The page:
Robert J. Lefkowitz
Nobel Prize Conversations
“Failure is an inevitable part of doing science. Most of what we do fails”
Hear Robert Lefkowitz speak about failure and how to best deal with it. In this conversation, conducted in February 2021, Lefkowitz shares his experience of being a top student that all of sudden needed to deal with failure. In addition, he speaks about the importance of mentoring and how crucial collaboration is for scientific development.
Robert J. Lefkowitz, 2012 Nobel Laureate in Chemistry, tells about a proposal at the Nobel Banquet the previous night. 11 December, 2012.
Robert J. Lefkowitz, 2012 Nobel Laureate in Chemistry, is interviewed by Victoria Dyring during the Nobel Banquet on 10 December 2012. In this short interview, Robert J. Lefkowitz talks about the hectic days during Nobel Week and that it is important to emphasize your strengths, in his case, enthusiasm.
The 2012 Nobel Laureates met at the Bernadotte Library in Stockholm on 7 December 2012 for the traditional round-table discussion and TV program ‘Nobel Minds’. The Nobel Laureates discussed their work and what being awarded a Nobel Prize meant to them. The discussion was hosted by Zeinab Badawi of the BBC.
Interview with the 2012 Nobel Laureates in Chemistry Robert J. Lefkowitz and Brian K. Kobilka, on 6 December 2012. The interviewer is Nobelprize.org’s Adam Smith.
Telephone interview with Robert J. Lefkowitz following the announcement of the 2012 Nobel Prize in Chemistry, 10 October 2012. The interviewer is Nobelprize.org’s Adam Smith.
[Robert Lefkowitz] Hello.
[Adam Smith] Hello there, this is Adam Smith from Nobelprize.org
[AS] So, we have a tradition of interviewing new Laureates very briefly for the website. Could we talk for just a very few minutes?
[RL] Sure. It’ll be my pleasure.
[AS] Thank you very much, indeed. First of all, sincere congratulations on the award.
[RL] Well, thank you, it’s a very exciting day, needless to say.
[AS] It must be, in fact, in fact I’ve been talking since the announcement with my old friend Richard Bond from Houston, who’s been …
[RL] Oh yes! I love Richard, he’s an old buddy of mine.
[AS] Indeed, and he’s been describing that he’s been hearing about the scenes of jubilation that are going on in your lab and it’s crammed with people.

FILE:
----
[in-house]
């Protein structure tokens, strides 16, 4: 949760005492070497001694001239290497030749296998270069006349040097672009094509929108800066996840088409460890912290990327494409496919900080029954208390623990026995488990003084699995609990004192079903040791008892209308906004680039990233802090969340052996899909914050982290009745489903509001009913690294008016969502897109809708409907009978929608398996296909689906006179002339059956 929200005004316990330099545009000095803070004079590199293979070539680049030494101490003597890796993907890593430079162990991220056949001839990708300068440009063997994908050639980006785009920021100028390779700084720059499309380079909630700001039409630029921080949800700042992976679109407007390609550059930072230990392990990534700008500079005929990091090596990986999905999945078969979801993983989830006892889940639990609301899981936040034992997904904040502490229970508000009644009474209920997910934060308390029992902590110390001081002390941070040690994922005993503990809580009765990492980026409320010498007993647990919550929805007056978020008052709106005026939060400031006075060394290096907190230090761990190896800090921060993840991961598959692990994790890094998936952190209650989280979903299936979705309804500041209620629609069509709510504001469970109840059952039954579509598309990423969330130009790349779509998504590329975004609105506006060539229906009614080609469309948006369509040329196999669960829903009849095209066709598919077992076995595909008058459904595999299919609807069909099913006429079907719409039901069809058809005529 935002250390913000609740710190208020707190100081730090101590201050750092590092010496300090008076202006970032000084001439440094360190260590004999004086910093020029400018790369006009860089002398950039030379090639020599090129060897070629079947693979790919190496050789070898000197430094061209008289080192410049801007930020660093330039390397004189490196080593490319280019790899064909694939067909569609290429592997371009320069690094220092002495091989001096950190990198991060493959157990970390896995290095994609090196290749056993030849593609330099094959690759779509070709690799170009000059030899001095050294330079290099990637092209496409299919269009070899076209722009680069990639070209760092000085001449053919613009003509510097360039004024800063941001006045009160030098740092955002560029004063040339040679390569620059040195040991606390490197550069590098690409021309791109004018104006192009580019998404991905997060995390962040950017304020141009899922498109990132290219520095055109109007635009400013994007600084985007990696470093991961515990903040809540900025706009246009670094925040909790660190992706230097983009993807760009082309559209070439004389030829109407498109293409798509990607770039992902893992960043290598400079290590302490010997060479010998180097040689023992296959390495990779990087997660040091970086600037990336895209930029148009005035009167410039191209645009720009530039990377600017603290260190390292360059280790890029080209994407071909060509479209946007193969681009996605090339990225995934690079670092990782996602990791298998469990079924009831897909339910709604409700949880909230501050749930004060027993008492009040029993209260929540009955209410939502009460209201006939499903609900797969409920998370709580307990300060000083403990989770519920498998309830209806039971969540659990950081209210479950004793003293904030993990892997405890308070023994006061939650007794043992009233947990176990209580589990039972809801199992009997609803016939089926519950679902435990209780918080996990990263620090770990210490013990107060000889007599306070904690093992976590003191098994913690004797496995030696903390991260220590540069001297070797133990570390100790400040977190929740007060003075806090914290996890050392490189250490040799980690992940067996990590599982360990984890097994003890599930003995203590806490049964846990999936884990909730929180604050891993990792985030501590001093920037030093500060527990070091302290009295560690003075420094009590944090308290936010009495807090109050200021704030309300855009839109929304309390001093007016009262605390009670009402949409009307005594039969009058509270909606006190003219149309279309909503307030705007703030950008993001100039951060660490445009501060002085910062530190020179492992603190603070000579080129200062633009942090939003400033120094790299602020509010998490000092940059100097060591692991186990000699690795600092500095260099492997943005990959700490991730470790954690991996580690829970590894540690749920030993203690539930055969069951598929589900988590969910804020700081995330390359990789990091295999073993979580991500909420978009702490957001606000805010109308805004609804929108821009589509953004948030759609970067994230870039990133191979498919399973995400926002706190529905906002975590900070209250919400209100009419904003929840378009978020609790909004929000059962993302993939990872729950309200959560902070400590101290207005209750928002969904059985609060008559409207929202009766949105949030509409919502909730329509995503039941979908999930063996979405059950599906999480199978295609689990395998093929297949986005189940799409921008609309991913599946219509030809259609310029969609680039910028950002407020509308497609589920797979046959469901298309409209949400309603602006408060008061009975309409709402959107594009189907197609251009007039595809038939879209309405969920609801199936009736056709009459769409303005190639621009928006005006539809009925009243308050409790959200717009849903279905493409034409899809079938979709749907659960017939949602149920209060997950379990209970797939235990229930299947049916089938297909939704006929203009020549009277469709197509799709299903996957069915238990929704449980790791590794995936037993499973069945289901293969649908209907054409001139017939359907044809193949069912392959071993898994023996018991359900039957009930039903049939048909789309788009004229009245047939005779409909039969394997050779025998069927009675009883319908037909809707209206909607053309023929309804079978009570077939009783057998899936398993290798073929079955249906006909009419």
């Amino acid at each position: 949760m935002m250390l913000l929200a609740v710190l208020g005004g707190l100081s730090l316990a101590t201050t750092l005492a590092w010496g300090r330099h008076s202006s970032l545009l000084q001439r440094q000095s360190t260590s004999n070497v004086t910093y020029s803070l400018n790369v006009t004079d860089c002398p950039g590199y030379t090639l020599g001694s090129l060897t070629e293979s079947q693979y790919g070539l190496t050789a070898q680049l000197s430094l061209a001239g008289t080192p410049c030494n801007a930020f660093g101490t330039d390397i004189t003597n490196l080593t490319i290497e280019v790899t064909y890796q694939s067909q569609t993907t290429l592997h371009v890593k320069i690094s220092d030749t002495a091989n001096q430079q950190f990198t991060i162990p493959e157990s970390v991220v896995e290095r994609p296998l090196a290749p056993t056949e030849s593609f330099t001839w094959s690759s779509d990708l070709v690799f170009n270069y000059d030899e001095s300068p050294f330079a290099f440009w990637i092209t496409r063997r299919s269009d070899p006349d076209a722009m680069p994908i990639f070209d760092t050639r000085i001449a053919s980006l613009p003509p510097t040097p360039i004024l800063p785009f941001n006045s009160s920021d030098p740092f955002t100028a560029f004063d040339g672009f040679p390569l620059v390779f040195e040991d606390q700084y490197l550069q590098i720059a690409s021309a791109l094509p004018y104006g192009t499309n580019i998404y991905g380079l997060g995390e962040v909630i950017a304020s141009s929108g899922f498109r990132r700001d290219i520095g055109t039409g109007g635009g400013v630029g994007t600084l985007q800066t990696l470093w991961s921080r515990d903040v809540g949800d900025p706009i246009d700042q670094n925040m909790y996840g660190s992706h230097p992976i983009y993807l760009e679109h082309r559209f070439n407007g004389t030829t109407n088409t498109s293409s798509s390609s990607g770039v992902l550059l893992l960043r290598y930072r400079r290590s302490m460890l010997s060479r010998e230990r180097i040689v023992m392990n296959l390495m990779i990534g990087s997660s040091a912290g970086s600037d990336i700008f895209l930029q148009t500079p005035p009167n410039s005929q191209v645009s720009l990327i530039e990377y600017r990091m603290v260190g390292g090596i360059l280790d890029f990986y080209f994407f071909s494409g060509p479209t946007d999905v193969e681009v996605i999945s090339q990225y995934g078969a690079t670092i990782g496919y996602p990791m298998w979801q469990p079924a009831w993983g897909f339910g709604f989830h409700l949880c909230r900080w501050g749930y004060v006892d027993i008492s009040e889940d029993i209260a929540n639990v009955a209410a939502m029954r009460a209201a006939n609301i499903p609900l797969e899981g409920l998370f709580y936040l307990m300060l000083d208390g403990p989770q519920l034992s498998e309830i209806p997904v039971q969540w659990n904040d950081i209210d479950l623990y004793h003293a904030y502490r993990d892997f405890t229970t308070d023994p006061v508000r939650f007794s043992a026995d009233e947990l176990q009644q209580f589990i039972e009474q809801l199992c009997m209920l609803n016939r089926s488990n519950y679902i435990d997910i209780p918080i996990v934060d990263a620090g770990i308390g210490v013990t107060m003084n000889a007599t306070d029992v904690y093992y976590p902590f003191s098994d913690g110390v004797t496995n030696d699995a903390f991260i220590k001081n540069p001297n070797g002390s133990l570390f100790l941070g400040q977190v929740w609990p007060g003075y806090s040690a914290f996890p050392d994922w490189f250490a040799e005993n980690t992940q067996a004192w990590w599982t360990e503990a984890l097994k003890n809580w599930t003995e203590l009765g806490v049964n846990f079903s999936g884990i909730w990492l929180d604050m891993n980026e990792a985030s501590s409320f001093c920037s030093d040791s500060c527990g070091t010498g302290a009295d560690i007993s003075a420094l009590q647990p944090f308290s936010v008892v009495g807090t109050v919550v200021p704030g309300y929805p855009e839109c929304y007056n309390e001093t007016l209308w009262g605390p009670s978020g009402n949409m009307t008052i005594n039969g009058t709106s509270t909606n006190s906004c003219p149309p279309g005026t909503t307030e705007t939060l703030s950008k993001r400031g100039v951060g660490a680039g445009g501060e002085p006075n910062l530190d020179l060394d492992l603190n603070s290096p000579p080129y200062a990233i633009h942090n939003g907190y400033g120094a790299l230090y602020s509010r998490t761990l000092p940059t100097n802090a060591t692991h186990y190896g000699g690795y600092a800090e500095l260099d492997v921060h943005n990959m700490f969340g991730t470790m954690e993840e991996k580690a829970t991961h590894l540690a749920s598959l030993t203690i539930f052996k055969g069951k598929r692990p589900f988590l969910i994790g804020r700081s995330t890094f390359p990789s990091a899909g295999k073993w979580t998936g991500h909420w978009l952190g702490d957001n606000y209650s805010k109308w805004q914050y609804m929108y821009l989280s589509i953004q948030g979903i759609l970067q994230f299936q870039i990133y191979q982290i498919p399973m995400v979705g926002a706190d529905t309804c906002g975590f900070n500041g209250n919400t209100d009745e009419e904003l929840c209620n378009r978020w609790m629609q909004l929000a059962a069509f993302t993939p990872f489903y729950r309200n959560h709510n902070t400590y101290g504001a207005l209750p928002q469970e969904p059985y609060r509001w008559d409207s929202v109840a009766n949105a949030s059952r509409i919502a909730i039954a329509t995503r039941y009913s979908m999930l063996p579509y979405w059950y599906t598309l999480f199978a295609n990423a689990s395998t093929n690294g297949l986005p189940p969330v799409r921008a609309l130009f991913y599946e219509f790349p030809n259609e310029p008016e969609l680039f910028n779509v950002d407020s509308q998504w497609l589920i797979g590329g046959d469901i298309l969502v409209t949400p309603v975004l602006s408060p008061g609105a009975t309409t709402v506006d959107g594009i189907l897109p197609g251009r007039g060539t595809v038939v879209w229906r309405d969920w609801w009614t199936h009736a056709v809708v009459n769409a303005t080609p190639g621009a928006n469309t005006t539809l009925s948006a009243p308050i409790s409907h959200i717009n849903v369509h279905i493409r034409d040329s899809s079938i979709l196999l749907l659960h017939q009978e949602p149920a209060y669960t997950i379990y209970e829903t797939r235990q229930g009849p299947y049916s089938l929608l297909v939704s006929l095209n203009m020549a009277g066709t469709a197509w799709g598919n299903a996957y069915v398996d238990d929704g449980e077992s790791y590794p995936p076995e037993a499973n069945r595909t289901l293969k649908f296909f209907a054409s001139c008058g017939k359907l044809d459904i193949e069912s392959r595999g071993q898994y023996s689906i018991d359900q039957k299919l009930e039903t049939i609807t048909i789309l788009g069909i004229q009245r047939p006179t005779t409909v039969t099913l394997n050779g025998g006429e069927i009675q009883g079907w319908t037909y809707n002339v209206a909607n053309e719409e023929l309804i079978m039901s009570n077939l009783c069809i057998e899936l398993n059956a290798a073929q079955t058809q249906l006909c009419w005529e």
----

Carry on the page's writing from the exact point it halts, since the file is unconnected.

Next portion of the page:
[RL] Absolutely, and it’s, when I got in this morning, it was a bit late as I’ve been doing phone interviews from home, and they had balloons up, they greeted me outside. It’s just such a boost, you know, for the people in the lab. You know, they work so hard everyday and to see recognition for what we’ve been doing over the years, even if, you know, it was done by the apprentices, is a huge source of pride and excitement for all of them.
[AS] It must be absolutely wonderful. I guess it must played havoc with the plans for the day, but that’s another story.
[RL] Oh absolutely. In fact, I was supposed to get a haircut at one o’clock today, which I badly need. If you had video, I’m sure you’d agree. But instead, I have a news conference to do. So the haircut will have to wait a day or two. But in addition to the people in the lab, everybody, you know, people are just walking in here, colleagues who have known me for years. I sense an immense sense of institutional pride. We’ve not had a Nobel Prize at Duke. We’re a relatively young institution at 75 years, which pales by comparison with things like Harvard or Princeton, this kind of thing. So, I think, for everybody at the institution, I think everybody is sort of feeling real good about it.
[AS] And, indeed, there seems to be a worldwide celebration, because your lab, of course, has been working on GPCRs for four decades. It has spawned an awful lot of people who have gone out to other places and the whole field seems to be happy there’s an award now.